Quote Today

    If you pretend to be good, the world takes you very seriously. If you pretend to be bad, it doesn't. Such is the astounding stupidity of optimism.
    - Oscar Wilde

    Friday, September 10, 2010

    From Writing to Screenplay - Not What I Want Of You Share

    If you've been following my post from Day One, you'll remember the short story I wrote a while back and posted it on the blog.

    I never had imagined that anyone would read it and appreciate the story in the way some of my readers have. Having it affect the readers, that is enough to tell myself that I've written from the heart.

    Few months back, Farid, a drama & film producer/director and a personal friend, came to me to ask if he and another friend could adapt the story into a screenplay. Imagine my delight - of course I said yes!

    I don't really know the details of the filming, but I do know it'll take place in Sarawak some time in November, if things go as planned. Don't know the details of casting, so we'll just have to wait and see.

    As for credits, I didn't ask for royalties and all that mumbo-jumbo. A mention in the making of would be suffice. Then again, I wouldn't mind a something-something if it comes to. =D

    As with, I would love to write another story, but for a story to be written from the heart, it doesn't come often as much as I would like it to. Should the moment comes, you'll be the first to know.

    Thursday, September 9, 2010

    Save and You Shall Have! Share

    When you save money, you will get what you want.

    So I recently made quite a pricey purchase for an everyday necessity. It wasn't on a wimp. I actually did save up to get it. And let's just say it was totally worth the wait (and saving).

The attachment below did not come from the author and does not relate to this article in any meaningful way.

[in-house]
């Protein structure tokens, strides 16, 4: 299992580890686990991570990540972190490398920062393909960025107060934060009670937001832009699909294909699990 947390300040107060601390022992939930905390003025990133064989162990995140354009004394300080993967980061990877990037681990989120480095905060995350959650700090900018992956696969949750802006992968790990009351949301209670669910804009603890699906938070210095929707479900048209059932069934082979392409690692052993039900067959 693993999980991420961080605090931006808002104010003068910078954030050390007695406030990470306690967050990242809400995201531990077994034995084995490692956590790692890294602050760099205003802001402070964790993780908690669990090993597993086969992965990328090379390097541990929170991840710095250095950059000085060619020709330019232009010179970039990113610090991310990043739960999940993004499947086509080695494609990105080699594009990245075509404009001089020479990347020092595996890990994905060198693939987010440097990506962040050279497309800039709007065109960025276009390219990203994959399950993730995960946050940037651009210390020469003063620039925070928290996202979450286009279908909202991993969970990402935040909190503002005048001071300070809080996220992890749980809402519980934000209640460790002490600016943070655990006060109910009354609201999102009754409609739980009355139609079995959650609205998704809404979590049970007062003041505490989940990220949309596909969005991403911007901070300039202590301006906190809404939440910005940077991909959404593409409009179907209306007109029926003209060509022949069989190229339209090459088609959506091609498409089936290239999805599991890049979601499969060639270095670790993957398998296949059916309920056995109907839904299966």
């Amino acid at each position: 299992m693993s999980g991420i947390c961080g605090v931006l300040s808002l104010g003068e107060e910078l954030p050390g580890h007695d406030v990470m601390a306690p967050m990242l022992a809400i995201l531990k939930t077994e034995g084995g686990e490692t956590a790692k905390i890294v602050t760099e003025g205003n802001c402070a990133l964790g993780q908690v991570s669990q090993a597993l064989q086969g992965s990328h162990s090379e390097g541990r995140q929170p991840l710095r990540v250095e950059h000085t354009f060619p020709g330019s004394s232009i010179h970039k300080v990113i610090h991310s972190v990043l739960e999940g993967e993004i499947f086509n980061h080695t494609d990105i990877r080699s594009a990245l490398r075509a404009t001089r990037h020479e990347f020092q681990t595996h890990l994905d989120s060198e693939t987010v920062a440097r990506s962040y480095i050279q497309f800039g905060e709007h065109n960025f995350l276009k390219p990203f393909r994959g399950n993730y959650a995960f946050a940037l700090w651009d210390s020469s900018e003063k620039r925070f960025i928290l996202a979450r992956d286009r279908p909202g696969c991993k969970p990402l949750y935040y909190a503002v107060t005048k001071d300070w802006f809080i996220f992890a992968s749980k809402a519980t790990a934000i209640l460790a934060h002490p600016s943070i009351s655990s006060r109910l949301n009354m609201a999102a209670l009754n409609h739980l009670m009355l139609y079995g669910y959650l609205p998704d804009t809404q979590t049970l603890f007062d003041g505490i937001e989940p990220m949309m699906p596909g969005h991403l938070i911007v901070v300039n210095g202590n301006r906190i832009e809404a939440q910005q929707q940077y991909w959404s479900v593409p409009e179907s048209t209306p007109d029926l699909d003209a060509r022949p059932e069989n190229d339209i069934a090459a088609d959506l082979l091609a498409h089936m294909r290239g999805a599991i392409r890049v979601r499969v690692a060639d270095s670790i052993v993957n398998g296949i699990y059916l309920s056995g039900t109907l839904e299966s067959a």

Just shy of 1K, a Samsung Galaxy S I9000 became mine.

    Dubbed Lexie (as in short for Galaxy), it made me feel pretty much up-to-date with the whole touch-screen technology that's been whirling in the mobile industry. This is a big thing for me since I've never been much of tech-savvy, must-have-latest-technology type of person.

    No, it isn't an iPhone 4, which I initially thought of buying. But it is as much like the iPhone 4 - just under a different name and make. So far, it hasn't disappoint me. What it lacks, I'm not really bothered. You can't be too choosy with these things.

    The iPhone 4 can wait. And I'm guessing it wouldn't be a long wait since it'll probably come in a basket decorated with flowers and ribbons, delivered to my home as a gift on one very special day for me...=D

    For now, Lexie's my baby!

    Saturday, August 21, 2010

    My Diana needs this! Share

    For immediate purchase!

    ETP*: Next week by latest.

    *Estimated Time Purchase

    Diana Instant Back is on its way from HK, as we speak (write/read)!

    Friday, August 6, 2010

    It's Lomo, baby! Share

    I love how my Lomo always gets people talking. I love it even more when I see the puzzled look on people's faces when I pull a lever to take a photo and rotate a winder after that..

    Lomo's not for everyone. If you're so used with being in control of all the settings such as ones on a dSLR, then a lomo will only offer you so little. Which is why I love it so much - I'm not one for dealing with too many knobs and levers, it boggles my mind.

    As for picture-taking, expect "happy little accidents" with a lomo.